Protagonists is a series of interviews about life, identity, and pursuing passions…
Marina Bruckmann (née Penz) is an Austrian artist, illustrator and follower of the Bahá’í faith. She’s currently based in Innsbruck, Tirol.
Where in Austria did you grow up?
Hall in Tirol, a small town close to Innsbruck in the middle of the alps. I think I had a very simple childhood, with all the joys and pains it brings with it.
I have two brothers ‒ an older and a younger one. Both shaped my life a lot. Because my older one was kind of my role model, I wanted to do all the things he was doing. I wanted to read when he started reading, I wanted to swim, to climb trees, to wear pants and so on.
Later on, of course, I wanted to drink alcohol and hang out with his friends. I think he always made me curious to try things way earlier than I would have normally done, if at all.
And my younger one was my heart and soul. I carried him around everywhere and loved him very much. Too much almost. Unfortunately I left the house when he was in his most forming years, so sometimes I feel like I don’t really know him anymore. But hopefully that will change again one day.
How did you decide that to pursue art? Did you have any ‘back-up’ careers in mind?
It was a very rational decision actually. In Austria we have schools that offer a five-year program that includes a high school graduation and a vocational training.
They take a year longer than normal high schools and have more specific subjects, but you have the option to study or start working straight away after.
I liked working creatively and thought it’s a smart decision to have both ways open after graduation, so I went to a school for graphic design and communication. The back-up plan was that in case I didn’t want to work as a graphic designer, I still have a normal degree which allows me to study anything I like.
After that school I was sure I didn’t want to work solely as a graphic designer because it’s very commercial a lot of the time ‒ that was my impression at least. When I heard about Illustration I knew that was the perfect combination.
How does an idea start for you?
I think I’m mostly interested in social themes. In people, groups of people, cultures and social behaviour. This seems to come through conceptually in a lot of my work.
Visually I’m very interested in light and shadow dynamics. At the moment I love to play with repetition or aggregations. I don’t really know from where my ideas come from. Maybe I should think about that more.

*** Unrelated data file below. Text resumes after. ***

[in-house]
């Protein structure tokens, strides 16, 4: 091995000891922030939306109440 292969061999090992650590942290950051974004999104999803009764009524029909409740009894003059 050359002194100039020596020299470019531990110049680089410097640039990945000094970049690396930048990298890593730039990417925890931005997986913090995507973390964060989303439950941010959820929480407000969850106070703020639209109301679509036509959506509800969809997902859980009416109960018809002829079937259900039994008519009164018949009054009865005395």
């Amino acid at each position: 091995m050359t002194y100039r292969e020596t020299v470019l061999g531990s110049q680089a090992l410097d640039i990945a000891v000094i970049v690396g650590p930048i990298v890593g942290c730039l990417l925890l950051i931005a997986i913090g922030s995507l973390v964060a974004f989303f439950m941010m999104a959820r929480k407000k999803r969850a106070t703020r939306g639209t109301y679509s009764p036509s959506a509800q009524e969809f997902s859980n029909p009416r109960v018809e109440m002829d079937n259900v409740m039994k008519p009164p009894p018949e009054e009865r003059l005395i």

How did you find the Bahá’í faith? What changes has it brought?
Oh gosh, it’s such a big topic. I came to it through my parents who met Bahá’ís in their work. In the beginning I was super sceptical but also very impressed by the people I met.
They had such an inspiring vision for humanity and a very deep and honest belief in the capacity of every human being to contribute to the betterment of the world. I was very attracted to such a positive and proactive understanding of the nature of humanity.
The changes it brought to my life are countless. I don’t even think I can grasp them. Every decision I make in my life is influenced and inspired by the writings of the Bahá’í Faith.
I think the biggest change for me was a new understanding of the purpose of life and my role in it. That new understanding lead to many different things, like me leaving Austria and spending over one year at the Baha’í Gardens in Israel.
It influenced the way I see work, namely as another way to contribute to the beauty and wellbeing of others, rather than just to sustain my life. Really it gave higher purpose to everything and felt like an eye opener.
I started to think more deeply about why we are here, what our true nature is and how we should act towards one another. I started to question all aspects of life. What makes us happy, how do we make others happy. Obviously I was 17 and a lot of us feel like we have been very naive when thinking about our past selves.
But really what the faith inspired most and continues to inspire me is to not be mediocre. Not in my character, not as a friend, not in my profession, not as a human being. Consequently I keep falling short in all of these aspects haha.
But I have wonderful friends inside and outside of the Bahá’í Community and that might be the second biggest change ‒ the people I met and became friends with. People that keep inspiring me, challenge me, encourage me, and help me not to give up on these very big, very idealistic, yet necessary high goals.
Many people still don’t know much about Bahá’í. How does it fit within the global spectrum of beliefs?
So the Bahá’í Faith was founded 1844 in Iran, former Persia. The key point of the religion is oneness. Oneness of God, oneness of religion, oneness of humanity.
The Bahá’í Faith sees itself as only one in a series of divine teachings, all with the purpose of guiding humanity to its ultimate goal of universal peace.
A few major principles of the faith are:
- The search for truth: it’s the duty of everyone to think for himself without blindly following others in order to find truth.
- The unity of mankind
- Religion should be the cause of love and affection
- The equality of men and women
- The harmony of science and religion
- The abolition of racial, religious and all other forms of prejudice.
As mentioned, it doesn’t see itself as a religion that tries to outshine the others. It’s founded on the fundamental belief that all religions come from the same source and have the same ultimate purpose, which is making God’s Will known to mankind.
It believes in a loving but transcendent God, the reality of which we can never understand. Yet we are guided through His teaching throughout the history of mankind.
That’s why we find the same core principles in all major religions. The reason for differences is based on the different times and needs in which the religions were formed, and the constant human accumulation of knowledge.